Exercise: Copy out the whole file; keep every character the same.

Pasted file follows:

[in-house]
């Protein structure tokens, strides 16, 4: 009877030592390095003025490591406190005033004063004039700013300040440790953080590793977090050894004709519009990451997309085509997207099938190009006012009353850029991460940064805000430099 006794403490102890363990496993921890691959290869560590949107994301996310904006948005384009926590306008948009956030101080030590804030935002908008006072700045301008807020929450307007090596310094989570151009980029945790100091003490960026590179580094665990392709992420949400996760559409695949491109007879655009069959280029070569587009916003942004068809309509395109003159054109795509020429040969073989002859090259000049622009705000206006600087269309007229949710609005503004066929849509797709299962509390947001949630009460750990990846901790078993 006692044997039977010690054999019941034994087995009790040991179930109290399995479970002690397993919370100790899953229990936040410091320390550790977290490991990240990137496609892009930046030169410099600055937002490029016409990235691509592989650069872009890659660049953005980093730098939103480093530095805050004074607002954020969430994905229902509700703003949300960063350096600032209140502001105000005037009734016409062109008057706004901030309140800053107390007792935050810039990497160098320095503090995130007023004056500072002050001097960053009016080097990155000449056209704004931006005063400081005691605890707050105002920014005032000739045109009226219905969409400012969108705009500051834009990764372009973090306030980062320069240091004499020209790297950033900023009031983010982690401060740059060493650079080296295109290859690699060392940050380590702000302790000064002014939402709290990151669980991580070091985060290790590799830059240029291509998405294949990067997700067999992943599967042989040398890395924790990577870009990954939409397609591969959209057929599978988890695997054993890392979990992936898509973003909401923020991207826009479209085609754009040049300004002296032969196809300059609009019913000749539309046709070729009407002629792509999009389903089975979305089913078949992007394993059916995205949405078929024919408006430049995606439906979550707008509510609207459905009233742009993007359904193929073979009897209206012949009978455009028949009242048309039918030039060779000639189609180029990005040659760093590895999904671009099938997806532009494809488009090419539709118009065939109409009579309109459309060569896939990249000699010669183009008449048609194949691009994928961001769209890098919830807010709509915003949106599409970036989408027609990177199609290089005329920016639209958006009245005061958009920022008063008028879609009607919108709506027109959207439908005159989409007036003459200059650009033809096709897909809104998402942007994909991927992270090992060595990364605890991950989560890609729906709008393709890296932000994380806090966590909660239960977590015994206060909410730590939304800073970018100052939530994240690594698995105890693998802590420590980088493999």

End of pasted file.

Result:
[in-house]
């Protein structure tokens, strides 16, 4: 009877030592390095003025490591406190005033004063004039700013300040440790953080590793977090050894004709519009990451997309085509997207099938190009006012009353850029991460940064805000430099 006794403490102890363990496993921890691959290869560590949107994301996310904006948005384009926590306008948009956030101080030590804030935002908008006072700045301008807020929450307007090596310094989570151009980029945790100091003490960026590179580094665990392709992420949400996760559409695949491109007879655009069959280029070569587009916003942004068809309509395109003159054109795509020429040969073989002859090259000049622009705000206006600087269309007229949710609005503004066929849509797709299962509390947001949630009460750990990846901790078993 006692044997039977010690054999019941034994087995009790040991179930109290399995479970002690397993919370100790899953229990936040410091320390550790977290490991990240990137496609892009930046030169410099600055937002490029016409990235691509592989650069872009890659660049953005980093730098939103480093530095805050004074607002954020969430994905229902509700703003949300960063350096600032209140502001105000005037009734016409062109008057706004901030309140800053107390007792935050810039990497160098320095503090995130007023004056500072002050001097960053009016080097990155000449056209704004931006005063400081005691605890707050105002920014005032000739045109009226219905969409400012969108705009500051834009990764372009973090306030980062320069240091004499020209790297950033900023009031983010982690401060740059060493650079080296295109290859690699060392940050380590702000302790000064002014939402709290990151669980991580070091985060290790590799830059240029291509998405294949990067997700067999992943599967042989040398890395924790990577870009990954939409397609591969959209057929599978988890695997054993890392979990992936898509973003909401923020991207826009479209085609754009040049300004002296032969196809300059609009019913000749539309046709070729009407002629792509999009389903089975979305089913078949992007394993059916995205949405078929024919408006430049995606439906979550707008509510609207459905009233742009993007359904193929073979009897209206012949009978455009028949009242048309039918030039060779000639189609180029990005040659760093590895999904671009099938997806532009494809488009090419539709118009065939109409009579309109459309060569896939990249000699010669183009008449048609194949691009994928961001769209890098919830807010709509915003949106599409970036989408027609990177199609290089005329920016639209958006009245005061958009920022008063008028879609009607919108709506027109959207439908005159989409007036003459200059650009033809096709897909809104998402942007994909991927992270090992060595990364605890991950989560890609729906709008393709890296932000994380806090966590909660239960977590015994206060909410730590939304800073970018100052939530994240690594698995105890693998802590420590980088493999």